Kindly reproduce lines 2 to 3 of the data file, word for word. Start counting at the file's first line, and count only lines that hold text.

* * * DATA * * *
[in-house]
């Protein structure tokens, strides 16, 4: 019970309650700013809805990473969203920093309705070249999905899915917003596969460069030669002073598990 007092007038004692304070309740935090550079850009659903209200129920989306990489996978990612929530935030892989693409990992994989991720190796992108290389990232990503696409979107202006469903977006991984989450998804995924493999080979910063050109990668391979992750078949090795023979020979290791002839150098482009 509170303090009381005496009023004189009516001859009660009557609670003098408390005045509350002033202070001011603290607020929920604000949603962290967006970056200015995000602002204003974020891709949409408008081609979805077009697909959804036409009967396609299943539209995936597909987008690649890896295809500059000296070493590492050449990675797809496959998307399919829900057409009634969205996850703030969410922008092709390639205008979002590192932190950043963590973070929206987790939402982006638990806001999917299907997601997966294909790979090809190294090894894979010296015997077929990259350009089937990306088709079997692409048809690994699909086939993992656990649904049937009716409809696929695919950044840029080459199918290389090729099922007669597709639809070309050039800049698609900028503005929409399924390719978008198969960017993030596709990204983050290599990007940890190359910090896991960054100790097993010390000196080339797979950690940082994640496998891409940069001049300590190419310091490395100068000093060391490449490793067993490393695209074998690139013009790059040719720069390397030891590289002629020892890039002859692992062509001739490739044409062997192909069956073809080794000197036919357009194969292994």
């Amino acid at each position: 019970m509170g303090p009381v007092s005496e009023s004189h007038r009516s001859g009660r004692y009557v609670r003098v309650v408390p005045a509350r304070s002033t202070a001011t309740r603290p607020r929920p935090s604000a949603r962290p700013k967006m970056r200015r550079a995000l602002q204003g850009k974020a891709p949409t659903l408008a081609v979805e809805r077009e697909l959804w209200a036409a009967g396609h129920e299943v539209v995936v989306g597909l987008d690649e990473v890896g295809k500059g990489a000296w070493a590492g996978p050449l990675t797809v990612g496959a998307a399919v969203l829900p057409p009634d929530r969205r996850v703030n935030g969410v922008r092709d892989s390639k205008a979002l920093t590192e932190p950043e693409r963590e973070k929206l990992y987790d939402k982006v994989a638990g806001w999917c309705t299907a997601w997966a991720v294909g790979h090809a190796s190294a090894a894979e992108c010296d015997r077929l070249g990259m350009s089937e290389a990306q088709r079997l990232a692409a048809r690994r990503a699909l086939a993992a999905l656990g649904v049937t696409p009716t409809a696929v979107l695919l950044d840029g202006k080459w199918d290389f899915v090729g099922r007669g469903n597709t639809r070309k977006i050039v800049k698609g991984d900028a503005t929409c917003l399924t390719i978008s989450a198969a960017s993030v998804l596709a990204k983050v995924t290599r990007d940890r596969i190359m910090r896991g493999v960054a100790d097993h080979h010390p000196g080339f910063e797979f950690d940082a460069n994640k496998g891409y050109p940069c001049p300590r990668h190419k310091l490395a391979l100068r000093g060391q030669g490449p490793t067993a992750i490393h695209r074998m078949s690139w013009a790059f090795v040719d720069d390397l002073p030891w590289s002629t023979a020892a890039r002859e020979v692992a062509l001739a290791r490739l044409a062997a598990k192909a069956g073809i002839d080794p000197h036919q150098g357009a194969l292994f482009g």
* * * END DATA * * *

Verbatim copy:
């Protein structure tokens, strides 16, 4: 019970309650700013809805990473969203920093309705070249999905899915917003596969460069030669002073598990 007092007038004692304070309740935090550079850009659903209200129920989306990489996978990612929530935030892989693409990992994989991720190796992108290389990232990503696409979107202006469903977006991984989450998804995924493999080979910063050109990668391979992750078949090795023979020979290791002839150098482009 509170303090009381005496009023004189009516001859009660009557609670003098408390005045509350002033202070001011603290607020929920604000949603962290967006970056200015995000602002204003974020891709949409408008081609979805077009697909959804036409009967396609299943539209995936597909987008690649890896295809500059000296070493590492050449990675797809496959998307399919829900057409009634969205996850703030969410922008092709390639205008979002590192932190950043963590973070929206987790939402982006638990806001999917299907997601997966294909790979090809190294090894894979010296015997077929990259350009089937990306088709079997692409048809690994699909086939993992656990649904049937009716409809696929695919950044840029080459199918290389090729099922007669597709639809070309050039800049698609900028503005929409399924390719978008198969960017993030596709990204983050290599990007940890190359910090896991960054100790097993010390000196080339797979950690940082994640496998891409940069001049300590190419310091490395100068000093060391490449490793067993490393695209074998690139013009790059040719720069390397030891590289002629020892890039002859692992062509001739490739044409062997192909069956073809080794000197036919357009194969292994």
């Amino acid at each position: 019970m509170g303090p009381v007092s005496e009023s004189h007038r009516s001859g009660r004692y009557v609670r003098v309650v408390p005045a509350r304070s002033t202070a001011t309740r603290p607020r929920p935090s604000a949603r962290p700013k967006m970056r200015r550079a995000l602002q204003g850009k974020a891709p949409t659903l408008a081609v979805e809805r077009e697909l959804w209200a036409a009967g396609h129920e299943v539209v995936v989306g597909l987008d690649e990473v890896g295809k500059g990489a000296w070493a590492g996978p050449l990675t797809v990612g496959a998307a399919v969203l829900p057409p009634d929530r969205r996850v703030n935030g969410v922008r092709d892989s390639k205008a979002l920093t590192e932190p950043e693409r963590e973070k929206l990992y987790d939402k982006v994989a638990g806001w999917c309705t299907a997601w997966a991720v294909g790979h090809a190796s190294a090894a894979e992108c010296d015997r077929l070249g990259m350009s089937e290389a990306q088709r079997l990232a692409a048809r690994r990503a699909l086939a993992a999905l656990g649904v049937t696409p009716t409809a696929v979107l695919l950044d840029g202006k080459w199918d290389f899915v090729g099922r007669g469903n597709t639809r070309k977006i050039v800049k698609g991984d900028a503005t929409c917003l399924t390719i978008s989450a198969a960017s993030v998804l596709a990204k983050v995924t290599r990007d940890r596969i190359m910090r896991g493999v960054a100790d097993h080979h010390p000196g080339f910063e797979f950690d940082a460069n994640k496998g891409y050109p940069c001049p300590r990668h190419k310091l490395a391979l100068r000093g060391q030669g490449p490793t067993a992750i490393h695209r074998m078949s690139w013009a790059f090795v040719d720069d390397l002073p030891w590289s002629t023979a020892a890039r002859e020979v692992a062509l001739a290791r490739l044409a062997a598990k192909a069956g073809i002839d080794p000197h036919q150098g357009a194969l292994f482009g």